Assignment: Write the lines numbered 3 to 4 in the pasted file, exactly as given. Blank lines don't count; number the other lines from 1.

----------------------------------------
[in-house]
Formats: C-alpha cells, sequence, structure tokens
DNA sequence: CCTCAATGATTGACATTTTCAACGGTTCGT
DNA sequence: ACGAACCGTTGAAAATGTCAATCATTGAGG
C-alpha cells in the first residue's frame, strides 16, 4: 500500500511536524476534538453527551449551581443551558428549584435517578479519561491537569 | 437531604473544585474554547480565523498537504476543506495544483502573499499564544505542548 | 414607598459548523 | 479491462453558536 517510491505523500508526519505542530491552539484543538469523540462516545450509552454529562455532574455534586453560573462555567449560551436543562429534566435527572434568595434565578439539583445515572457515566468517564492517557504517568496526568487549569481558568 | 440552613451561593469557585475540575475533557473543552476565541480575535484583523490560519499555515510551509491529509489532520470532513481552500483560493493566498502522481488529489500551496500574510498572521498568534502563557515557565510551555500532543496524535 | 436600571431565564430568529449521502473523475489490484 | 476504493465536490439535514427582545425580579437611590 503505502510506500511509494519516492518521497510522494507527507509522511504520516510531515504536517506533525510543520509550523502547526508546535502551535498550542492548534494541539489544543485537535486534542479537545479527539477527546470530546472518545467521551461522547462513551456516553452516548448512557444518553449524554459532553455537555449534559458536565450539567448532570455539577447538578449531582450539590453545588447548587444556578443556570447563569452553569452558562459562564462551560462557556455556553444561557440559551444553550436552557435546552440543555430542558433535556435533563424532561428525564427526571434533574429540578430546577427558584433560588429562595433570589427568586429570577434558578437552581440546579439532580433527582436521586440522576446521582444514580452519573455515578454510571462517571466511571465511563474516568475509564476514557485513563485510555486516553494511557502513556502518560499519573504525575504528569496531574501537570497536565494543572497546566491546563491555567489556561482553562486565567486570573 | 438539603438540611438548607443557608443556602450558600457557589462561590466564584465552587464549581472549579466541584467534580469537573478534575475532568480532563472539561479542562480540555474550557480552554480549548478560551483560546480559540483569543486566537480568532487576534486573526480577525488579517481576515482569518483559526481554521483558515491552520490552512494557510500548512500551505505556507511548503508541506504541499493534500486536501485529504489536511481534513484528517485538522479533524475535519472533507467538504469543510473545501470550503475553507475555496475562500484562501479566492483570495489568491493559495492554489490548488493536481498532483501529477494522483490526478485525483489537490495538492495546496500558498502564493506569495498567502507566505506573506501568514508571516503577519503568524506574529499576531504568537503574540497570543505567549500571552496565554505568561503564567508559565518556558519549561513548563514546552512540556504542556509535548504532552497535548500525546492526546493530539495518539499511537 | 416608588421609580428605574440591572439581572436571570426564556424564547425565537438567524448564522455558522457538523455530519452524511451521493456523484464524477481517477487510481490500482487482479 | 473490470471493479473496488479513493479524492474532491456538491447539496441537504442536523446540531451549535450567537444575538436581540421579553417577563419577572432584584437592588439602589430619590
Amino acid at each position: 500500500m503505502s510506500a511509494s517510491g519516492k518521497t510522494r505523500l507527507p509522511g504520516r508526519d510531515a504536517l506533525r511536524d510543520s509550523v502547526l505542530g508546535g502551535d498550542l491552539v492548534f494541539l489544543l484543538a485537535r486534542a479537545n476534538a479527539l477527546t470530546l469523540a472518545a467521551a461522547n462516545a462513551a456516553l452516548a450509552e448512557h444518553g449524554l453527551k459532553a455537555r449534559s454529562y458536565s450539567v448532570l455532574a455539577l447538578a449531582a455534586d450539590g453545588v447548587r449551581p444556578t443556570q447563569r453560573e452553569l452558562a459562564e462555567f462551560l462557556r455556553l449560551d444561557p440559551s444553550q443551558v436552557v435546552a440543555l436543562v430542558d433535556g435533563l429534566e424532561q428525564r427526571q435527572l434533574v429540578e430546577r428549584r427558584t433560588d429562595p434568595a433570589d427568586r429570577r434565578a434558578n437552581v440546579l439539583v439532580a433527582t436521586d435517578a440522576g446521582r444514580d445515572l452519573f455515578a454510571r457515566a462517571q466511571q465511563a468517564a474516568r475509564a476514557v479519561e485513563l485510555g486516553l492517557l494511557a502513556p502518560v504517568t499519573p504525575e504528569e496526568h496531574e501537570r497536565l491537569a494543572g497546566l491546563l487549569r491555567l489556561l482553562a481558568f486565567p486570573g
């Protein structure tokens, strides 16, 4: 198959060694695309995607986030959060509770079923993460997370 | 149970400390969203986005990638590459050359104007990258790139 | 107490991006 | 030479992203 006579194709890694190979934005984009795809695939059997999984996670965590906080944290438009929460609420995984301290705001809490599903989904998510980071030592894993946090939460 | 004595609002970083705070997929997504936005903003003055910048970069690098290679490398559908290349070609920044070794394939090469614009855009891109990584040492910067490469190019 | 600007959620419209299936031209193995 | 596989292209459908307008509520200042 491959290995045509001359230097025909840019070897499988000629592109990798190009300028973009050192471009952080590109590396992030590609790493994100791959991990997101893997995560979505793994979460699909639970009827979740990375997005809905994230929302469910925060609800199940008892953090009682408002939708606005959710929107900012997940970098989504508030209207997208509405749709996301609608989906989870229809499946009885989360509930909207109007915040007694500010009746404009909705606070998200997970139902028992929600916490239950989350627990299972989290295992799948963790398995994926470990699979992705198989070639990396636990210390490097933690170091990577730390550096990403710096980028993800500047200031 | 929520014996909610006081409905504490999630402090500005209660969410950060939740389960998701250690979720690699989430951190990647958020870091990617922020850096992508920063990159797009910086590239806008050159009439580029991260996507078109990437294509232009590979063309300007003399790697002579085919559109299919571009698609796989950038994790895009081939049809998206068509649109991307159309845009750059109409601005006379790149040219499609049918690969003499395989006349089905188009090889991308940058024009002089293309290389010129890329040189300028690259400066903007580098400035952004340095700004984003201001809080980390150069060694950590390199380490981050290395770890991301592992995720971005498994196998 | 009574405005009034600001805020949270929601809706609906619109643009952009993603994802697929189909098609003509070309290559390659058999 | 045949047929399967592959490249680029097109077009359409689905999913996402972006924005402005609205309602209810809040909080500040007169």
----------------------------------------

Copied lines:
DNA sequence: CCTCAATGATTGACATTTTCAACGGTTCGT
DNA sequence: ACGAACCGTTGAAAATGTCAATCATTGAGG